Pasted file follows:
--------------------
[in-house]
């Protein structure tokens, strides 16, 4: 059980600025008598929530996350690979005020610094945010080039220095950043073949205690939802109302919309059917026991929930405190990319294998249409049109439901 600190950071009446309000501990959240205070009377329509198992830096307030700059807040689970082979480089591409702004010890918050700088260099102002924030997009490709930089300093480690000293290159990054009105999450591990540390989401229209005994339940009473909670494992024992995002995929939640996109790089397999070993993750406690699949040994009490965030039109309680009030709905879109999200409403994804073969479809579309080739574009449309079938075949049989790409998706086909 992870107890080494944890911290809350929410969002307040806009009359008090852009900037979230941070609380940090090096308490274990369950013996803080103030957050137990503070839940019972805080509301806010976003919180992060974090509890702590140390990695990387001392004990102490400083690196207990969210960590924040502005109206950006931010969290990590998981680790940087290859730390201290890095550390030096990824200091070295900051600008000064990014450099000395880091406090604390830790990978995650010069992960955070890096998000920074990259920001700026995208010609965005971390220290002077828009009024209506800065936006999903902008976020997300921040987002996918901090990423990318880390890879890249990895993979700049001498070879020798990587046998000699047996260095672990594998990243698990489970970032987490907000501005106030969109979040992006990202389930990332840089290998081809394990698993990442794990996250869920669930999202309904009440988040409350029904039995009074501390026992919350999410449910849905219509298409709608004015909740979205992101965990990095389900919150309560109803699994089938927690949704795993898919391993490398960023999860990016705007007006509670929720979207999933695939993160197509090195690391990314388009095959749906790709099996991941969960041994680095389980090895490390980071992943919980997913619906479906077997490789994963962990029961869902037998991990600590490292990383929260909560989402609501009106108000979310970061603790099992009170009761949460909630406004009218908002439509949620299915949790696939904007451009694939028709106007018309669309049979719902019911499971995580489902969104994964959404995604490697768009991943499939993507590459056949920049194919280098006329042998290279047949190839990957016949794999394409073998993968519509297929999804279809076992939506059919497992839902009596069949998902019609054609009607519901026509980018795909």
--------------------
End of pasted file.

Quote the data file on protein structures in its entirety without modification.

[in-house]
């Protein structure tokens, strides 16, 4: 059980600025008598929530996350690979005020610094945010080039220095950043073949205690939802109302919309059917026991929930405190990319294998249409049109439901 600190950071009446309000501990959240205070009377329509198992830096307030700059807040689970082979480089591409702004010890918050700088260099102002924030997009490709930089300093480690000293290159990054009105999450591990540390989401229209005994339940009473909670494992024992995002995929939640996109790089397999070993993750406690699949040994009490965030039109309680009030709905879109999200409403994804073969479809579309080739574009449309079938075949049989790409998706086909 992870107890080494944890911290809350929410969002307040806009009359008090852009900037979230941070609380940090090096308490274990369950013996803080103030957050137990503070839940019972805080509301806010976003919180992060974090509890702590140390990695990387001392004990102490400083690196207990969210960590924040502005109206950006931010969290990590998981680790940087290859730390201290890095550390030096990824200091070295900051600008000064990014450099000395880091406090604390830790990978995650010069992960955070890096998000920074990259920001700026995208010609965005971390220290002077828009009024209506800065936006999903902008976020997300921040987002996918901090990423990318880390890879890249990895993979700049001498070879020798990587046998000699047996260095672990594998990243698990489970970032987490907000501005106030969109979040992006990202389930990332840089290998081809394990698993990442794990996250869920669930999202309904009440988040409350029904039995009074501390026992919350999410449910849905219509298409709608004015909740979205992101965990990095389900919150309560109803699994089938927690949704795993898919391993490398960023999860990016705007007006509670929720979207999933695939993160197509090195690391990314388009095959749906790709099996991941969960041994680095389980090895490390980071992943919980997913619906479906077997490789994963962990029961869902037998991990600590490292990383929260909560989402609501009106108000979310970061603790099992009170009761949460909630406004009218908002439509949620299915949790696939904007451009694939028709106007018309669309049979719902019911499971995580489902969104994964959404995604490697768009991943499939993507590459056949920049194919280098006329042998290279047949190839990957016949794999394409073998993968519509297929999804279809076992939506059919497992839902009596069949998902019609054609009607519901026509980018795909």